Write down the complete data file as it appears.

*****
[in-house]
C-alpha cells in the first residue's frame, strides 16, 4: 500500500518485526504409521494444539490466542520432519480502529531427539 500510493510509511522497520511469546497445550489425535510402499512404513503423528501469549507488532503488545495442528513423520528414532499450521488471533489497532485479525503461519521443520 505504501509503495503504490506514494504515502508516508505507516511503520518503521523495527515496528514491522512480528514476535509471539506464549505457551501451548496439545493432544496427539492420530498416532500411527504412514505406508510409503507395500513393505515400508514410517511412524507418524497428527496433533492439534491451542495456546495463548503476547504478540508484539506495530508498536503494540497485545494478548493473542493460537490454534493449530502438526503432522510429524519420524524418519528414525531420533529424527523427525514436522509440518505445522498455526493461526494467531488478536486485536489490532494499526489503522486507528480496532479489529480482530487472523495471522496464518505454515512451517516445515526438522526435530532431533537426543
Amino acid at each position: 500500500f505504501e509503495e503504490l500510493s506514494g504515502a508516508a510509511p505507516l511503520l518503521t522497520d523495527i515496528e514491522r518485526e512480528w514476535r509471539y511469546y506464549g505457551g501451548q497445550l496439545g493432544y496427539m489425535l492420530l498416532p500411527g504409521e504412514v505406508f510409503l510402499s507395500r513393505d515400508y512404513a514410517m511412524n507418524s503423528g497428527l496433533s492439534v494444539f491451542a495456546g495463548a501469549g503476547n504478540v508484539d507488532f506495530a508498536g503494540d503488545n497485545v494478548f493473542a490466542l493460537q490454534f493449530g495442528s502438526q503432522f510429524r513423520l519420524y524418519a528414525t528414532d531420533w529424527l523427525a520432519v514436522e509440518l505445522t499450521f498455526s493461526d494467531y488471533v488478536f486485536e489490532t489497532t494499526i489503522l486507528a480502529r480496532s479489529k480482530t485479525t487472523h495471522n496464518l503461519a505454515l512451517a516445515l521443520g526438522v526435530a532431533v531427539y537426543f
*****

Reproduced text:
[in-house]
C-alpha cells in the first residue's frame, strides 16, 4: 500500500518485526504409521494444539490466542520432519480502529531427539 500510493510509511522497520511469546497445550489425535510402499512404513503423528501469549507488532503488545495442528513423520528414532499450521488471533489497532485479525503461519521443520 505504501509503495503504490506514494504515502508516508505507516511503520518503521523495527515496528514491522512480528514476535509471539506464549505457551501451548496439545493432544496427539492420530498416532500411527504412514505406508510409503507395500513393505515400508514410517511412524507418524497428527496433533492439534491451542495456546495463548503476547504478540508484539506495530508498536503494540497485545494478548493473542493460537490454534493449530502438526503432522510429524519420524524418519528414525531420533529424527523427525514436522509440518505445522498455526493461526494467531488478536486485536489490532494499526489503522486507528480496532479489529480482530487472523495471522496464518505454515512451517516445515526438522526435530532431533537426543
Amino acid at each position: 500500500f505504501e509503495e503504490l500510493s506514494g504515502a508516508a510509511p505507516l511503520l518503521t522497520d523495527i515496528e514491522r518485526e512480528w514476535r509471539y511469546y506464549g505457551g501451548q497445550l496439545g493432544y496427539m489425535l492420530l498416532p500411527g504409521e504412514v505406508f510409503l510402499s507395500r513393505d515400508y512404513a514410517m511412524n507418524s503423528g497428527l496433533s492439534v494444539f491451542a495456546g495463548a501469549g503476547n504478540v508484539d507488532f506495530a508498536g503494540d503488545n497485545v494478548f493473542a490466542l493460537q490454534f493449530g495442528s502438526q503432522f510429524r513423520l519420524y524418519a528414525t528414532d531420533w529424527l523427525a520432519v514436522e509440518l505445522t499450521f498455526s493461526d494467531y488471533v488478536f486485536e489490532t489497532t494499526i489503522l486507528a480502529r480496532s479489529k480482530t485479525t487472523h495471522n496464518l503461519a505454515l512451517a516445515l521443520g526438522v526435530a532431533v531427539y537426543f